Written Up Unfairly

Question to Ask the Workplace Doctors about write rules:

I was written up for low production(I was eighty parts behind the other two shifts, but they have been on the job longer.) Isn’t there a requirement that I get a copy of the write up? I don’t think it was fair to write me up about production when I wasn’t trained in how to do the job. What can I do?

Signed, Untrained and Frustrated

Dear Untrained and Frustrated:

Your situation certainly does sound frustrating and I can see why you would feel angry and hurt about it. However, we are a workplace communications site and we don’t know what the performance improvement requirements are in your workplace. It is a good practice to give an employee a copy of a write-up, but there is no law about that. It also seems unfair to write up someone when they haven’t been trained well. But, again, there is no regulation that requires a company to train to a certain level before they write up an employee. For example, if a task is something that was part of the job description when you were hired, they might think you could easily do it. Or, if all employees had a time of training and some are doing the job well, there may be an expectation that you can do the job to the same level as those employees are doing it.

I’m wondering if there were conversations where you could have expressed your feelings that you weren’t being trained. Or, if your managers could have seen the problem and done something to help you improve.Fortunately, even though it’s too late to change the fact that you were written up, it’s not too late to help the future be better.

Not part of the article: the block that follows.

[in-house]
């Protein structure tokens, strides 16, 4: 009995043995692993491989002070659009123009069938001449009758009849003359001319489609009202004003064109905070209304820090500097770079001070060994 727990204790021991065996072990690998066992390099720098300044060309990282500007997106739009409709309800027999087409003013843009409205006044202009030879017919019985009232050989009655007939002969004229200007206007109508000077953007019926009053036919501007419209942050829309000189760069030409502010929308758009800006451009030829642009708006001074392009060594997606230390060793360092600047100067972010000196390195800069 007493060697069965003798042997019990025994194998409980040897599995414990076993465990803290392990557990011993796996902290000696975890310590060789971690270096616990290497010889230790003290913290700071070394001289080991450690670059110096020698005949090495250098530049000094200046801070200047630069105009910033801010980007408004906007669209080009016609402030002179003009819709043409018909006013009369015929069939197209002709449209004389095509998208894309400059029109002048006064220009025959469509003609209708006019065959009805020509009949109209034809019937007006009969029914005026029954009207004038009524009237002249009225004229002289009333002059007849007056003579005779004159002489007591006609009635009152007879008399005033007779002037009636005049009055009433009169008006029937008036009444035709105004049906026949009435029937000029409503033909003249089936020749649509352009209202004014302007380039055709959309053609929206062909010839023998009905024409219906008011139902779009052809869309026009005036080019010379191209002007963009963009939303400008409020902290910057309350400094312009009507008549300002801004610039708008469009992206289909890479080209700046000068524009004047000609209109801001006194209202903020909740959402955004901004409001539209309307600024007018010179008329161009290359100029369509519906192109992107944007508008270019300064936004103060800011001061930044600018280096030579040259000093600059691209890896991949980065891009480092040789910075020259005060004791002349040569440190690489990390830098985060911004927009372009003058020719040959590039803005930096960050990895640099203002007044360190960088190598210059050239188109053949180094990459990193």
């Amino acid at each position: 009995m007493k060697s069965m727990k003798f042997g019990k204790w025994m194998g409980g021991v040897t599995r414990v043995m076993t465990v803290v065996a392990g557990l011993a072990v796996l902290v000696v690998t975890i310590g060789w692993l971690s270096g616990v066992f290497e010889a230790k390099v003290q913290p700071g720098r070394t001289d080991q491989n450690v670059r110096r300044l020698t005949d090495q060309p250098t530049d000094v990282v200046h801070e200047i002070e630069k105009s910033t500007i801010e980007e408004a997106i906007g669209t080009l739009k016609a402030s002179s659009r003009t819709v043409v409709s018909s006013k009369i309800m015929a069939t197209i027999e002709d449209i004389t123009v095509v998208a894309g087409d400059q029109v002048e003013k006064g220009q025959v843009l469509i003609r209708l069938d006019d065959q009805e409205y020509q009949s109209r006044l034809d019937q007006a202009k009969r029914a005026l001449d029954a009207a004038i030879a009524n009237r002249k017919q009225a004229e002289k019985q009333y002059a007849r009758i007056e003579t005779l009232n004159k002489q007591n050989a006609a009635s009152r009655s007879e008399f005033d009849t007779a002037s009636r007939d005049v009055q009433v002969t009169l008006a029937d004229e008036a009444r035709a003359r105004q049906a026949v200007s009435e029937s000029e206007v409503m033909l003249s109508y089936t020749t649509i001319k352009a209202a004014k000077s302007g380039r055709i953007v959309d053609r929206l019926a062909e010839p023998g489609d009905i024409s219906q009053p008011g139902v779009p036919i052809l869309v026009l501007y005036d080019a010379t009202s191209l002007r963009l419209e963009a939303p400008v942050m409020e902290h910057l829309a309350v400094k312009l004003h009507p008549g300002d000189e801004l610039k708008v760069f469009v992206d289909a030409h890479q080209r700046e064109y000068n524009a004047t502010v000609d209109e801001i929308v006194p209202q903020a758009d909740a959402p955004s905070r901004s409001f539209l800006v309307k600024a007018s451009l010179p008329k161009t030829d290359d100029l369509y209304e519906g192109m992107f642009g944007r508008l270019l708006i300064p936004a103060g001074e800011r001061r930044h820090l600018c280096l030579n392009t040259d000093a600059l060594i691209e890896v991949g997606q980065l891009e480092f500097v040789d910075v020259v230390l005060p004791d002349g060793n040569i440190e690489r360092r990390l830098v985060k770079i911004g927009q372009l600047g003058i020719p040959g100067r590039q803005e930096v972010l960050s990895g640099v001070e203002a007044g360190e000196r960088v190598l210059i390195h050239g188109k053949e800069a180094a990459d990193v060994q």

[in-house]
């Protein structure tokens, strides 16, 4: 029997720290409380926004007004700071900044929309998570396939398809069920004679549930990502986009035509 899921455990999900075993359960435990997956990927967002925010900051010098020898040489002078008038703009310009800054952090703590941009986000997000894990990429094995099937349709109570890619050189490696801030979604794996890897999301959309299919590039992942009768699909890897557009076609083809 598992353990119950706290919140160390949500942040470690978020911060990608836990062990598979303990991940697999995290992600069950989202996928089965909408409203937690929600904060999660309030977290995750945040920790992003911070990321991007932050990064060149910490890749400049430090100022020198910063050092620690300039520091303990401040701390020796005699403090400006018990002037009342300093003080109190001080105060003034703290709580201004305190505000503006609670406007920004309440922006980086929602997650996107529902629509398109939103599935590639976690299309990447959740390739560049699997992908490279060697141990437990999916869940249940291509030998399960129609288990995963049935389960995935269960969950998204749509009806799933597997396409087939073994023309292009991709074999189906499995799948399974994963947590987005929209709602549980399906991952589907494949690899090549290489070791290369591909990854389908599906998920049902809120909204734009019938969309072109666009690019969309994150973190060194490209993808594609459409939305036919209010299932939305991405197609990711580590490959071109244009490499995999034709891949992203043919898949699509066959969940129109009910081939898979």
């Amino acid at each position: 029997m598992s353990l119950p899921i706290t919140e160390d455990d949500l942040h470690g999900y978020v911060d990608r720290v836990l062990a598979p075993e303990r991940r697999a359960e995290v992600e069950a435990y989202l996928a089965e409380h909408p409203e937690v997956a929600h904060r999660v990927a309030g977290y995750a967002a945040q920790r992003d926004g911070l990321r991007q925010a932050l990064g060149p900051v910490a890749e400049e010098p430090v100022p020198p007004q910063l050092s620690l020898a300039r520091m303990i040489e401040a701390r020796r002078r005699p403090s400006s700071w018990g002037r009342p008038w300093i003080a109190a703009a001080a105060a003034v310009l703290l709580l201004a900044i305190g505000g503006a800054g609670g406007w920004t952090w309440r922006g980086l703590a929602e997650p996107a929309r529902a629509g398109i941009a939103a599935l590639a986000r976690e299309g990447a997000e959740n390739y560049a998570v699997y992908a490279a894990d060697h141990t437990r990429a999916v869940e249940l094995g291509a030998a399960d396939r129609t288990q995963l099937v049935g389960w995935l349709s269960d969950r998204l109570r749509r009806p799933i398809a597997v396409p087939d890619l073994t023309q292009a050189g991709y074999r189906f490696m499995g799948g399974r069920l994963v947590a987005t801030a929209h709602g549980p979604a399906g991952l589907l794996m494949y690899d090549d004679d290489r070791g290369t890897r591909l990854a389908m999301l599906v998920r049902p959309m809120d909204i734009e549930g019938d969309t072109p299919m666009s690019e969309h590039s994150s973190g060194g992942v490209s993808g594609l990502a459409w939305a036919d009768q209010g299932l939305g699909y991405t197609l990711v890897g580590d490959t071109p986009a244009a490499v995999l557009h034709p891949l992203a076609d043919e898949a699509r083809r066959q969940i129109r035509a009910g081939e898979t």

1. Talk to your supervisor or manager, even though you’re probably angry at them right now. Tell them honestly that you would like some more training so you can improve.

2. Consider asking if there is a method being used by the other shifts that results in higher productivity.

3. Consider asking your manager if he or she has ideas on what would be the most helpful things to do or not do, to get your productivity up.

4. Consider asking if you can have a copy of the write up for your records. That will at least give you something in writing and will remind them that there are good practices they have not followed.

5. If you can do it, maybe you can observe the other shifts to see the differences in how they are able to produce so much more work.

6. If your company has an HR section, talk to them about this and ask what the policies are about it. Your purpose wouldn’t be to get someone in trouble, but to find out for sure what was supposed to happened, so you can compare it with what did happen.If there is a big difference, tell HR and ask for their advice about what you should do next. They might simply say each situation is different. Or, they may ask your boss to give you a copy and talk to you more about it.

None of that will help you do away with the write up. However, what is most important is that you and your managers are able to talk to each other about what caused the problem and how to fix it.In the meantime, you can respond either by acting angry, hurt and resentful, or you can respond by acting honestly hurt but also frustrated over the lack of training that created the problem. If you can take that latter approach you will show others your inner strength and you might be able to get more support from your bosses as well.I can understand why your managers think it’s imperative that production be high on every shift. But, I can certainly understand some of how you must be feeling. Best wishes to you in this challenging time.

Tina Lewis Rowe

Tina Lewis Rowe

Tina had a thirty-three year career in law enforcement, serving with the Denver Police Department from 1969-1994 and was the Presidential United States Marshal for Colorado from 1994-2002. She provides training to law enforcement organizations and private sector groups and does conference presentations related to leadership, workplace communications and customized topics. Her style is inspirational with humor.